Using Fear Free Techniques With Your Feline Patients

January 5, 2018

Laura Muller, LVT, nursing manager at Cherry Hill Animal Hospital in Cherry Hill, New Jersey, says there are several Fear Free techniques that can make feline appointments less stressful for the patient, client, and you.

Your feline patients can be a hassle sometimes. But Laura Muller, LVT, nursing manager at Cherry Hill Animal Hospital in Cherry Hill, New Jersey, says there are several Fear Free techniques that can make feline appointments less stressful for the patient, client, and you.

Interview Transcript (slightly modified for readability)

“A lot of people talk about cats as the red-headed step child of veterinary medicine, and that’s not the way it needs to be. Clients are really apprehensive about bringing their cats in because it’s a bad experience, the car ride sucks, they’re running around the house trying to catch them, and then when the cats are here they vocalize. People don’t like that.

Clients also hate when their cats get taken into ‘the back.’ What is ‘the back’? What is there? What happens? They just hear screams. So, what we do for our feline patients—and we’re in an older hospital so we do not do any structural modifications—but what we do for the exam tables, they all have a soft bath mat on them, something that we got at Walmart for $10 each, they all are sprayed with just 1 or 2 pumps of a feline pheromone, we use Feliway, we love it. We call clients and say, ‘Hey, we’d just really appreciate it if you would keep the carrier out for about a week or so before the appointment so Fluffy doesn’t see it and get upset when she has to travel in the car.’ Most of our feline patients are indoor only, so they’re going from running around their house with their owners chasing them, going in that box that they hate, driving 45 miles an hour, getting out of the car, going into our lobby, and looking at a dog.

For feline patients, we tell them to put a visual decreased barrier over the carrier, so a towel works just fine, a sheet, anything to kind of get that visual aspect decreased, then we have them come into the exam room. We don’t dump them out—I hate it when clients turn their pets into salt and pepper shakers. Cats are not to be shaken out, they’re meant to be stirred. You stir them out with love, you give them treats, you use a little bribery. If you want to get them out of the carrier, what you can do is unscrew it. Shaken — not good. What you can do is let clients know when they go in for that cat, or they start tilting that back up, ‘You know what, I’d really love it if Fluffy could be more comfortable. I’m going to see if a little bit of bribery will work.’ Put some treats in there. If they’re food motivated, it makes you look like the good guy, it makes you feel better, clients like it. I’ve had so many clients say, ‘Oh that’s so much better than going on that cold table, I’ve always hated when they did that and she didn’t like it.’ Cats like to be warm. Modifying that for feline patients actually increases their primary care, which means you can detect diseases earlier. It means not only is your practice more viable financially, but you’re taking better care of your patients and clients accept and acknowledge that.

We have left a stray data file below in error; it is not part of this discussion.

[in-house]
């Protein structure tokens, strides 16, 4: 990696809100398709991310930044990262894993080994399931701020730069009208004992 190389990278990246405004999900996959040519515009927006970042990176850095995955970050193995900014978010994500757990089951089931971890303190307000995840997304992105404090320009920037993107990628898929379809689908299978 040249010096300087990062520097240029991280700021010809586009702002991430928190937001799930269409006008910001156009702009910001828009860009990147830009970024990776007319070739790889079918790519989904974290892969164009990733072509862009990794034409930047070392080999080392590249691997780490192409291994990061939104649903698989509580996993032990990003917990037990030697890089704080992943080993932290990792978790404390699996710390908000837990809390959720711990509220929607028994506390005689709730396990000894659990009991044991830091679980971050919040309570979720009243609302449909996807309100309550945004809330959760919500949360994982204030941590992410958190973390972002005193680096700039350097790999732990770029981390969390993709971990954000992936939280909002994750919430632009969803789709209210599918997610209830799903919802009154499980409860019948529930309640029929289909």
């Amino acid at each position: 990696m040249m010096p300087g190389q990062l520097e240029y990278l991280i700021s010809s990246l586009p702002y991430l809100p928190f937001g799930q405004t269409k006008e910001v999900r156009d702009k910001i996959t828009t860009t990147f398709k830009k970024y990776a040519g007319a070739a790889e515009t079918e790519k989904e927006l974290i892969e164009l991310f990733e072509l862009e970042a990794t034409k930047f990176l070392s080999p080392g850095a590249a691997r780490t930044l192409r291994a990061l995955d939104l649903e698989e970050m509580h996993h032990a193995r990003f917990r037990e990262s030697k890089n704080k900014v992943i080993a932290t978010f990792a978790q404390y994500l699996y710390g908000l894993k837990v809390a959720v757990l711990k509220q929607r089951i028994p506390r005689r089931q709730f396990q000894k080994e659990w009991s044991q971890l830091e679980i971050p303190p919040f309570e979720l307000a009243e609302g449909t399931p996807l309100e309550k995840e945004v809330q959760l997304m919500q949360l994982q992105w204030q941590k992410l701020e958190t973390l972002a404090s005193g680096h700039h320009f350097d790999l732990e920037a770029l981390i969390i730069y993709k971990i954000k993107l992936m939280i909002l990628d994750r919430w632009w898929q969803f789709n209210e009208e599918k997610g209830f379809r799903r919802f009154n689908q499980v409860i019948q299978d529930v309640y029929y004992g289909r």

So, feline patients—talk about putting them in the carrier, talk about getting the pet acclimated to the carrier, feed them by it, throw treats in it, see what happens, Feliway spray, love it, you can actually tape a sample packet to the top of it and let the client know to spray that or wipe it down in their carrier before they actually come next time. And it empowers the client to actually put their fingerprints over it, right? So, they’re being actively engaged in their pet’s appointment and it makes them feel good. They don’t like chasing their cat around the house. They don’t like showing off their battle scars to the technicians and the doctors when they come in. A lot of feline medicine can be done in front of the client. We can have transparency, and they like that transparency.

When you have a cat and you’re doing a blood draw, you don’t have to scruff them and stretch them out, right? You can put them on their side, you can do a little kitty burrito, you can extend that back leg and you can get your vessel completely visualized. And you can ask the client, ‘Are you comfortable being in the room when we draw Fluffy’s blood? Because we want you to be comfortable and be transparent for you.’ So, if they hear the cat vocalizing, it’s not the bad guys in the back doing it. It’s also preemptive to tell clients that getting blood from a cat can be like getting blood from a toddler. We have to work as efficiently as possible, but we’re going to make it as gentle as possible. For cats, do everything in the room, just spray Feliway, put a towel down, put a bath mat down, do something. Let the client know that there are easier ways to get their cat in. The American Association of Feline Practitioners (AAFP) has a great handout on getting cats to the vet. There’s a really, really cute picture on it. I tell clients to read over it, but you want to capture not only that revenue, but that pet for getting their primary care in. It’ll be easier and better for the pet’s health long term.”